Once we loved and trusted him
Now his thugs and bullies make us live in sin
They suppress us, oppress us, molest us, possess us.
You’d better run, you’d better fly,
Hide your daughters, hide your wives,
And lock your doors and stay inside
He will smile at you, be a friend to you
Then he’s gonna screw you just like that.
To avoid losing touch with the third force in our story, the next number is a rich and delightful song from The Tramp, “Sitting in the Midday Sun,” which echoes the wisdom of ancient Chinese philosophy: “The mark of a successful man is one who has spent an entire day on the bank of a river without feeling guilty about it.” As our narrator relaxes by his river, deflecting criticism (“they all tell me, ‘Get a job, you slob'”) and cherishing the sight of “the ladies looking their best in their summer dresses,” he clearly sets himself apart from the two powers who will soon be locked in mortal battle by his complete lack of motive. On a fundamental level, Flash and Mr. Black not only have a motive, but they have the same motive: to acquire power. The Tramp rejects the concept of motive entirely, echoing Lao-Tzu’s admonition, “Do nothing and there is nothing that will not be done.”
Everybody thinks I’m crazy,
And everybody says I’m dumb,
But when I see the people shouting at each other,
I’d rather be an out of work bum.
So I’m just sitting in the midday sun,
Just soaking up that currant bun
With no particular purpose or reason,
I’m sitting in the midday sun.
We finally get to meet Flash himself in the final song of Act 1, “Demolition,” which first extends the eminent domain theme of Muswell Hillbillies by describing the misuse of government power to destroy traditions (“A little thatched cottage looking so neat/With compulsory purchase we can buy it up cheap.”). Of course, the process is ridden with corruption and appropriately supported through legal flim-flam (“The deeds are in my pocket/I’ve got a contract in my hand”). The mantra “nothing’s permanent, nothing lasts” reveals the emptiness of the philosophy underlying the growth ethic of capitalism, and also hints at the obliviousness of Flash and his gang to the anger they are generating in the masses. This is where we first hear the anthemic theme expressing the desire to “build a brand new world of our own.” Ray Davies’ decision to use the same theme and similar lyrics for the coda of Mr. Black’s anthem in Act 2 (“Salvation Road”) was not due to laziness, but an echo of the sentiment expressed by Pete Townshend: “Meet the new boss/Same as the old boss.”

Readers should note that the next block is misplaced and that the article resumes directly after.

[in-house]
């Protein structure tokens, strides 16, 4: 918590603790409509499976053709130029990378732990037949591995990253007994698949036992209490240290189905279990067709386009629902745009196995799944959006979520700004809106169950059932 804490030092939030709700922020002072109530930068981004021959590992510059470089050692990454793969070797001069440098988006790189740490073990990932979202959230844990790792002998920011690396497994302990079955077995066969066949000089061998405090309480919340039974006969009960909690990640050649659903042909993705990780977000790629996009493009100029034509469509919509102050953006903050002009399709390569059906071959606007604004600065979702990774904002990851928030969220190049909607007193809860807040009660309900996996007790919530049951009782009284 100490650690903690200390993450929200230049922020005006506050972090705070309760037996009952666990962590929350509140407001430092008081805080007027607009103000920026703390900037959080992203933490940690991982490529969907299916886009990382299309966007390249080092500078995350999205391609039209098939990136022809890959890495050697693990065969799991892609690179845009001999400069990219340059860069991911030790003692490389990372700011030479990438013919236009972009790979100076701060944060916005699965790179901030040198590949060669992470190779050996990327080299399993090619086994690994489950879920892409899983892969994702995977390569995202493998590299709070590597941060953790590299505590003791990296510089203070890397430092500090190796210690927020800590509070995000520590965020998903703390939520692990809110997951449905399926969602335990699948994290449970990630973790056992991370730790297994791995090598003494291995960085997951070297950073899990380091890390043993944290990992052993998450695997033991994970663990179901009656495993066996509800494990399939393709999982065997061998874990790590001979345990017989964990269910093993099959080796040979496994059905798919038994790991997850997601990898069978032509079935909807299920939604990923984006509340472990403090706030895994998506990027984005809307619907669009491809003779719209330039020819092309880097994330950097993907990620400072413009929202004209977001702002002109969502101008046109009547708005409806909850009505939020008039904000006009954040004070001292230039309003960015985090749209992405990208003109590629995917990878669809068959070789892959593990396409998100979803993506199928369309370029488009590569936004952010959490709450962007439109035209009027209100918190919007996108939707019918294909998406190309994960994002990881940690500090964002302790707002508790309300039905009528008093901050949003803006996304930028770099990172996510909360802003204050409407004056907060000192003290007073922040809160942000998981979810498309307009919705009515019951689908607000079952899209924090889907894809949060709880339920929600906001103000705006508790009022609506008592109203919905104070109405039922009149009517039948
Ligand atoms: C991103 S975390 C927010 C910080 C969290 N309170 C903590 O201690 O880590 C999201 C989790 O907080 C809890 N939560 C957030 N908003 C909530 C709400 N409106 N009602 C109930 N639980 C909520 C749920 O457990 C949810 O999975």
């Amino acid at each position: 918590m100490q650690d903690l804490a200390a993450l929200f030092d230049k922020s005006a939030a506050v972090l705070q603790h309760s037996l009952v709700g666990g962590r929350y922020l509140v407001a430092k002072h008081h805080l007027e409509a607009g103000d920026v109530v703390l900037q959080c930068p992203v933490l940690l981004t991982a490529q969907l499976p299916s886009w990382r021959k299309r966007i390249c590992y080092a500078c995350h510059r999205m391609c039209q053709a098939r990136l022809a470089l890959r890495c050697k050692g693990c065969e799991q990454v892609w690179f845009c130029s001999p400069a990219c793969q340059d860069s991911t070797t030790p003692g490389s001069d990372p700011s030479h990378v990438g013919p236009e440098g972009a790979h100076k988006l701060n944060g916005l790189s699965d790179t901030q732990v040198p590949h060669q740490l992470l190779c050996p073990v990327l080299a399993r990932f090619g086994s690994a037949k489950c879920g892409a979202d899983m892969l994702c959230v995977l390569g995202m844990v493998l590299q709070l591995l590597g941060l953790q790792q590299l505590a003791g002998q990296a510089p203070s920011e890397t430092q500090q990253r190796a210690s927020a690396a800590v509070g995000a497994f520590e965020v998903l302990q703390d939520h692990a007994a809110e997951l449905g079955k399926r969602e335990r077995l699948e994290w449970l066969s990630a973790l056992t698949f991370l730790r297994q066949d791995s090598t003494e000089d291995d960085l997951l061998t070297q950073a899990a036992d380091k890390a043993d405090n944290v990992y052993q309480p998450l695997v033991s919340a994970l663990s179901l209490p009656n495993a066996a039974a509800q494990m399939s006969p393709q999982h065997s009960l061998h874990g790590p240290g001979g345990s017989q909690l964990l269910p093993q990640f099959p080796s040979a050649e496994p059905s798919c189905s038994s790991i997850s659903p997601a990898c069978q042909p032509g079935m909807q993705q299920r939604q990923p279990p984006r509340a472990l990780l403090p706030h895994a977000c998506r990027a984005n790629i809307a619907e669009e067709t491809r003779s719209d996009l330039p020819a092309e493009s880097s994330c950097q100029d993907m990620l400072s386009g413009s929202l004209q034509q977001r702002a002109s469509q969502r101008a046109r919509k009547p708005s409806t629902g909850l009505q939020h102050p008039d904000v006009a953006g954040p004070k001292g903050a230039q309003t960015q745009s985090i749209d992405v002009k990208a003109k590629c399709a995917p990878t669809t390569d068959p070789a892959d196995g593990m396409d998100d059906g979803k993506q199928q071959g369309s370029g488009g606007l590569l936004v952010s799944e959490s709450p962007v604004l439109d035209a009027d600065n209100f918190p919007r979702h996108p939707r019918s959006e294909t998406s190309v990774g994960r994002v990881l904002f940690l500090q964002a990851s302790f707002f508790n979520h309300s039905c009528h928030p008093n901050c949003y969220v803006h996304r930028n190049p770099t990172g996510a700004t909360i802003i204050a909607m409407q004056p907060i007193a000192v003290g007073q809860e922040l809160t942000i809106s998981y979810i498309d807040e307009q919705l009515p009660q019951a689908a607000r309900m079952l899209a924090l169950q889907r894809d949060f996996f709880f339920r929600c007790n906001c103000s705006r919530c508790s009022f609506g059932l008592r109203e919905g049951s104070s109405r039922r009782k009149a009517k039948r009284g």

But we’re getting ahead of the story. I would say that Ray Davies did a fine job in Preservation Act 1 of establishing the primary themes and dramatic conflicts that serve as the foundation for the play. While there are some weaknesses in execution, and while the operetta form and conventions take some getting used to, his ability to translate the underlying rifts in the social structure into an engaging and entertaining musical experience is to be applauded.
Preservation Act 2
Act 2 begins with one of the news bulletins that Mr. Erlewine of AllMusic.com considered part of an “impenetrable jungle” in his scathing review of Preservation Act 2. There are indeed problems with Act 2, but the bulletins are not one of them. They provide economical and essential way stations for the listener to follow the unfolding plot.
In fact, Act 2 begins in a very promising manner. “When a Solution Comes” is a brilliantly constructed exposé of Mr. Black’s true motives and essential weirdness; when the reverse-strummed minor chord shifts the intensity from mild introspection to frightening darkness, it feels like we’re accompanying him in his dark descent into madness. The contrasting piece, “Money Talks” is equally effective, with its loose, sleazy feel perfectly capturing Flash’s fundamental cynicism, his greed-obsessed raison d’être and his arrogant blindness to his impending doom. The battle intensifies in another contrasting pair of songs, “Shepherds of the Nation” and “Scum of the Earth.” The former reveals the extent to which Mr. Black has turned this battle for power into a religious crusade, creepily reminiscent of themes in the Republican presidential debates and a foreshadowing of the dystopia Margaret Atwood would describe in A Handmaid’s Tale. Of course, Flash has to respond to the attacks, and he does so with a marvelously delivered modern-day version of Nixon’s “Checkers Speech.” Flash’s strategy differs from Nixon’s only in terms of device: Nixon shared details of his modest finances to convince the American people that he was a regular guy, whereas Flash tries to remind them that “good and evil exist in all of us,” something that The New Centurions of “Shepherds of the Nation,” with their reborn belief in their essential purity, would vehemently deny.